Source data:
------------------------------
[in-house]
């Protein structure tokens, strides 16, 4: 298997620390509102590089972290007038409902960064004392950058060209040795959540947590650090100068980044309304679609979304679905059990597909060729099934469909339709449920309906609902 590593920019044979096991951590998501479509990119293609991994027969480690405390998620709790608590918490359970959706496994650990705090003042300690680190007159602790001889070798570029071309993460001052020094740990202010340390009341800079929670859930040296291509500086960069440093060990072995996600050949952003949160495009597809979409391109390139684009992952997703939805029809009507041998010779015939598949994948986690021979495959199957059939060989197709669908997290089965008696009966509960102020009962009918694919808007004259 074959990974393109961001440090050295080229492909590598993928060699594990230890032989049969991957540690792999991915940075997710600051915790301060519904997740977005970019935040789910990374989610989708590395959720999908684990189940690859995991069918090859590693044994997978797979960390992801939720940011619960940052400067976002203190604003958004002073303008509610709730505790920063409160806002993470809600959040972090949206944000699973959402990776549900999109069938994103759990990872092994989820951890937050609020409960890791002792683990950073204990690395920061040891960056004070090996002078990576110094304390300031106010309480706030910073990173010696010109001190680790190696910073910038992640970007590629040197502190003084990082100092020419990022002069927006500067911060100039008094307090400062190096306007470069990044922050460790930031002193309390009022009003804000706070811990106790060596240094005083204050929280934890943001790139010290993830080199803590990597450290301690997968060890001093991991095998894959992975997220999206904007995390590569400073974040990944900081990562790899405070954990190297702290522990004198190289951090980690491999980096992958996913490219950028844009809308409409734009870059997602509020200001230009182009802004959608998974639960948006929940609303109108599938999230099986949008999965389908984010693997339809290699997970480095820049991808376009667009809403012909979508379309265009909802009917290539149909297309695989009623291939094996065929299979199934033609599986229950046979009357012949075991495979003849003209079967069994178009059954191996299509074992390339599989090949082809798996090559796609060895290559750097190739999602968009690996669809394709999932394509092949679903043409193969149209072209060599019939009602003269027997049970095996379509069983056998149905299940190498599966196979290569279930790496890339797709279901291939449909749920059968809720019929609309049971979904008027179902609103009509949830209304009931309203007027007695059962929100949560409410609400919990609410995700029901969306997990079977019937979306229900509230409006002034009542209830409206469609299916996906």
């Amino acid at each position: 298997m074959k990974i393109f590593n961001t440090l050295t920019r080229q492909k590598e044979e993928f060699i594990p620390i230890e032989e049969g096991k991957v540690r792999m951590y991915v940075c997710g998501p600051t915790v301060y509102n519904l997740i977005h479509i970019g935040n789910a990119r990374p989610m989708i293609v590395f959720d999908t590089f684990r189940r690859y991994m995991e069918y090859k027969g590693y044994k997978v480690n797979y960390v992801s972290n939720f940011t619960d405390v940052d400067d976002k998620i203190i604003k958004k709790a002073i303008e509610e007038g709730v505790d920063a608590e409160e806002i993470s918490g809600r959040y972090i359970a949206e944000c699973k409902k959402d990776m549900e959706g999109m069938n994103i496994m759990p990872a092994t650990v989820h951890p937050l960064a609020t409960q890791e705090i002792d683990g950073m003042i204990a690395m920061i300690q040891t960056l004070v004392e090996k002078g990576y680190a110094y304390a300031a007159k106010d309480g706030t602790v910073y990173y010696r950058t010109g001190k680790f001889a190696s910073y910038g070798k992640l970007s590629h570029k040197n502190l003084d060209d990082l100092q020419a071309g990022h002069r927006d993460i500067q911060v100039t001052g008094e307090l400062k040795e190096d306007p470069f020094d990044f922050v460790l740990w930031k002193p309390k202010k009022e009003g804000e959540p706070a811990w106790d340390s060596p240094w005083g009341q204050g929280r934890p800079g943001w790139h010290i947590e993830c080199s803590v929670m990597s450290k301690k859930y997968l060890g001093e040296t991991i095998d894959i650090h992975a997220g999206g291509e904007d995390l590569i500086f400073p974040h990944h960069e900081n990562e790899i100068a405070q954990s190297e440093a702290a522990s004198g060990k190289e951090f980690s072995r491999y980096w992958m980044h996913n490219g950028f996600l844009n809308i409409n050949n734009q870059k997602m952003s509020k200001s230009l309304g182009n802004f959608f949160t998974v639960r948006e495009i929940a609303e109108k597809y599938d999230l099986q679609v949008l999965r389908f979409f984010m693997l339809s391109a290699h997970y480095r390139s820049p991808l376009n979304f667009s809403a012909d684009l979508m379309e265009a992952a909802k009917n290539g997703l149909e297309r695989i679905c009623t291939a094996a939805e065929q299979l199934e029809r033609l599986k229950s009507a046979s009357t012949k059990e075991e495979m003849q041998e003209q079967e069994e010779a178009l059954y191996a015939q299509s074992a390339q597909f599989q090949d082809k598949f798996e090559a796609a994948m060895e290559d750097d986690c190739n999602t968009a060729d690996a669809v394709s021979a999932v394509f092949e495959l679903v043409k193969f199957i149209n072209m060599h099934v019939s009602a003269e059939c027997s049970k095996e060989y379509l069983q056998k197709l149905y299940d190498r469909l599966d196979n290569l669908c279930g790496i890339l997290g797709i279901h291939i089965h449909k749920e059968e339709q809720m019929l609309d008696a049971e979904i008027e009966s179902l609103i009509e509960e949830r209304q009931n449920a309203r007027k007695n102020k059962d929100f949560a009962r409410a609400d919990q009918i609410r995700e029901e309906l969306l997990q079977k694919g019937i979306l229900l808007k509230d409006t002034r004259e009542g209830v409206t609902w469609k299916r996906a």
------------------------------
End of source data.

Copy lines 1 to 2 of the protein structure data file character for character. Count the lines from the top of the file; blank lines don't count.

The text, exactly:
[in-house]
């Protein structure tokens, strides 16, 4: 298997620390509102590089972290007038409902960064004392950058060209040795959540947590650090100068980044309304679609979304679905059990597909060729099934469909339709449920309906609902 590593920019044979096991951590998501479509990119293609991994027969480690405390998620709790608590918490359970959706496994650990705090003042300690680190007159602790001889070798570029071309993460001052020094740990202010340390009341800079929670859930040296291509500086960069440093060990072995996600050949952003949160495009597809979409391109390139684009992952997703939805029809009507041998010779015939598949994948986690021979495959199957059939060989197709669908997290089965008696009966509960102020009962009918694919808007004259 074959990974393109961001440090050295080229492909590598993928060699594990230890032989049969991957540690792999991915940075997710600051915790301060519904997740977005970019935040789910990374989610989708590395959720999908684990189940690859995991069918090859590693044994997978797979960390992801939720940011619960940052400067976002203190604003958004002073303008509610709730505790920063409160806002993470809600959040972090949206944000699973959402990776549900999109069938994103759990990872092994989820951890937050609020409960890791002792683990950073204990690395920061040891960056004070090996002078990576110094304390300031106010309480706030910073990173010696010109001190680790190696910073910038992640970007590629040197502190003084990082100092020419990022002069927006500067911060100039008094307090400062190096306007470069990044922050460790930031002193309390009022009003804000706070811990106790060596240094005083204050929280934890943001790139010290993830080199803590990597450290301690997968060890001093991991095998894959992975997220999206904007995390590569400073974040990944900081990562790899405070954990190297702290522990004198190289951090980690491999980096992958996913490219950028844009809308409409734009870059997602509020200001230009182009802004959608998974639960948006929940609303109108599938999230099986949008999965389908984010693997339809290699997970480095820049991808376009667009809403012909979508379309265009909802009917290539149909297309695989009623291939094996065929299979199934033609599986229950046979009357012949075991495979003849003209079967069994178009059954191996299509074992390339599989090949082809798996090559796609060895290559750097190739999602968009690996669809394709999932394509092949679903043409193969149209072209060599019939009602003269027997049970095996379509069983056998149905299940190498599966196979290569279930790496890339797709279901291939449909749920059968809720019929609309049971979904008027179902609103009509949830209304009931309203007027007695059962929100949560409410609400919990609410995700029901969306997990079977019937979306229900509230409006002034009542209830409206469609299916996906």